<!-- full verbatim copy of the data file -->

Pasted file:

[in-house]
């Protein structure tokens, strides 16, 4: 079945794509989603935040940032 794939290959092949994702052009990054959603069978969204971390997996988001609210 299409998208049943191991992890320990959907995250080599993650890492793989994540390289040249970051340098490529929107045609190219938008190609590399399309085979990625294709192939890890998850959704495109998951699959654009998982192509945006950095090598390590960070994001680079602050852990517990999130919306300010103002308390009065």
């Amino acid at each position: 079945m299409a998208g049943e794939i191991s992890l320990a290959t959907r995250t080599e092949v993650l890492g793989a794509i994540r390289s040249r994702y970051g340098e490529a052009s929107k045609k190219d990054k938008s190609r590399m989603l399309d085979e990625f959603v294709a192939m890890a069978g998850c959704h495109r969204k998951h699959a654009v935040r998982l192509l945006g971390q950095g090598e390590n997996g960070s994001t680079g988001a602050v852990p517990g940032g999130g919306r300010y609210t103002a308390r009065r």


[in-house]
């Protein structure tokens, strides 16, 4: 079945794509989603935040940032 794939290959092949994702052009990054959603069978969204971390997996988001609210 299409998208049943191991992890320990959907995250080599993650890492793989994540390289040249970051340098490529929107045609190219938008190609590399399309085979990625294709192939890890998850959704495109998951699959654009998982192509945006950095090598390590960070994001680079602050852990517990999130919306300010103002308390009065």
């Amino acid at each position: 079945m299409a998208g049943e794939i191991s992890l320990a290959t959907r995250t080599e092949v993650l890492g793989a794509i994540r390289s040249r994702y970051g340098e490529a052009s929107k045609k190219d990054k938008s190609r590399m989603l399309d085979e990625f959603v294709a192939m890890a069978g998850c959704h495109r969204k998951h699959a654009v935040r998982l192509l945006g971390q950095g090598e390590n997996g960070s994001t680079g988001a602050v852990p517990g940032g999130g919306r300010y609210t103002a308390r009065r």